So, please help us by committing to cleanliness when coming to your physical therapy appointment.

Avoid wearing scrubs, work clothes, gym clothes you’ve worn previously without being washed to physical therapy appointments.

If you are coming straight from work, or the gym, practice good hygiene and bring a set of clean clothes with you for your appointment.

What Not To Wear to Physical Therapy

What should you avoid wearing to your physical therapy appointment? Here are a few suggestions:

  • Dress clothing or work clothing. If you are coming straight from work, bring extra clothes with you.
  • Previously worn clothing.
  • Dress shoes, open-toed shoes, or boots.
  • Excessive jewelry — necklaces, bracelets, earrings, etc.

Examples Of What To Wear To Physical Therapy

The ideal physical therapy outfit will allow your doctor or physical therapist to see what’s going on without your clothing getting in the way.

But what does that actually mean?

Ask yourself these questions:

  • Can I perform basic exercises in this outfit without being restricted or uncomfortable? 
  • Can my doctor easily access the affected area?

Wear Clothing That Allows You To Move Freely

Be prepared to move around a lot.

In order for your physical therapist to help properly treat your ailment, he or she has to be able to see how everything is moving.

You’ll likely be exercising and performing other motor skills, so the clothes you’re wearing should be unrestrictive.

Sports attire — like athletic shorts, pants, and tops, are ideal for physical therapy.

If you’re in physical therapy for rehabilitation after back surgery for example, like Terry in the above story, a fitted sweater would not be ideal.

Wear Clothing That You’re Comfortable In

We’ve said it before and we’ll say it again. Comfort is key. Especially during your physical therapy appointments.

No one wants to be moving around excessively in uncomfortable clothing.

Layering clothing is a great way for you to remain comfortable during your physical therapy session — you’ll be exercising, so removing layers as you workout may be necessary for your own comfort.

If you have an upper-body injury that has brought you to a physical therapist, you’ll want to wear clothing that allows easy access to the affected body part.

Whether you’re going to physical therapy for a shoulder, back, neck, or any other upper-body injury — it’s important to consider how the clothing you choose will affect how comfortable you are and how your physical therapist can correctly do his or her job.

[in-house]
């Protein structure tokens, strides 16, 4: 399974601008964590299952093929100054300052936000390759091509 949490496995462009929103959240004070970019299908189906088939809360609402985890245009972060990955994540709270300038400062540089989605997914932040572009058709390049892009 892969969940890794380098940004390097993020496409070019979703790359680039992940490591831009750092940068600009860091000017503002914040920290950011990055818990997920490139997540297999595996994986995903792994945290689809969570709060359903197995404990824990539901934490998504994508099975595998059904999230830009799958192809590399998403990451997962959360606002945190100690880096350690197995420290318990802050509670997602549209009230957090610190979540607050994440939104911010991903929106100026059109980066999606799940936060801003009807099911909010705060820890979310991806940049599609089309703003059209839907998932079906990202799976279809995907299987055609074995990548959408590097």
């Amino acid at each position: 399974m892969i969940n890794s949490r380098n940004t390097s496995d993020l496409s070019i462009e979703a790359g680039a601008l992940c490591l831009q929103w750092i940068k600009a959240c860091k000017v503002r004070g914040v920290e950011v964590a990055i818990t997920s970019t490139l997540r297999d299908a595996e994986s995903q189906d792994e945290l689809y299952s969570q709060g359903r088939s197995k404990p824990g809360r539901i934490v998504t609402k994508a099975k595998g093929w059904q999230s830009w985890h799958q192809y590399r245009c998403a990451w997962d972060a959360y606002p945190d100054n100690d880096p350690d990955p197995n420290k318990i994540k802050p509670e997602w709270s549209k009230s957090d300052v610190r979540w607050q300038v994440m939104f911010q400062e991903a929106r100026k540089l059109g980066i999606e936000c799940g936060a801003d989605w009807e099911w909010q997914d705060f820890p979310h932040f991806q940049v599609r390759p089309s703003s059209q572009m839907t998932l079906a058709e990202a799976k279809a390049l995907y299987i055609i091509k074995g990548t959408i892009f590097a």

Wear Loose-Fitting Clothing

Loose-fitting tank tops, long-sleeve or short-sleeve shirts, etc. make physical therapy appointments easier for both you and your physical therapist.

You want to be able to move the clothing around without any discomfort.

That being said, consider what range-of-motion exercises you may be doing at your appointment, you don’t want to accidentally wear an outfit that might reveal more than you’re comfortable with.

Women should wear sports bras with an open back, some therapists even recommend bathing suit tops in place of bras.

If You Have A Lower Body Injury

If you are in physical therapy for a lower-body injury, it’s important that you wear clothing that can be easily rolled up to at least the knee. Some of the best clothing options for lower body physical therapy treatments include:

  • Yoga pants
  • Loose-fitting shorts
  • Skorts
  • Sweat pants

Avoid tight clothing or clothing that does not allow for easy movement such as:

  • Jeans
  • Joggers
  • Skirts
  • Dress Leggings
  • Dresses 

Wear Clothing That Allows For Easy Access To Treatment Area

Terry’s physical therapist, for example, needed to be able to see her knee.

Her snug leggings did not make it easy for her to show her physical therapist the affected area, and it was probably uncomfortable for Terry to practice the new strength training exercises during the session.

Had she worn loose-fitting pants, or athletic shorts, her physical therapist could have spent more time assisting her with her treatment plan and less time trying to work around her clothing.

Are you looking for a physical therapist in Orange County?

In Motion O.C. offers free consultations with top-rated professionals. Our physical therapists are committed to providing the safest, highest quality care.

Our mission is to give hope, healing, confidence, and joy to others — even if that starts with helping you prepare for your physical therapy appointment before you’ve stepped foot in our doors.

In Motion O.C.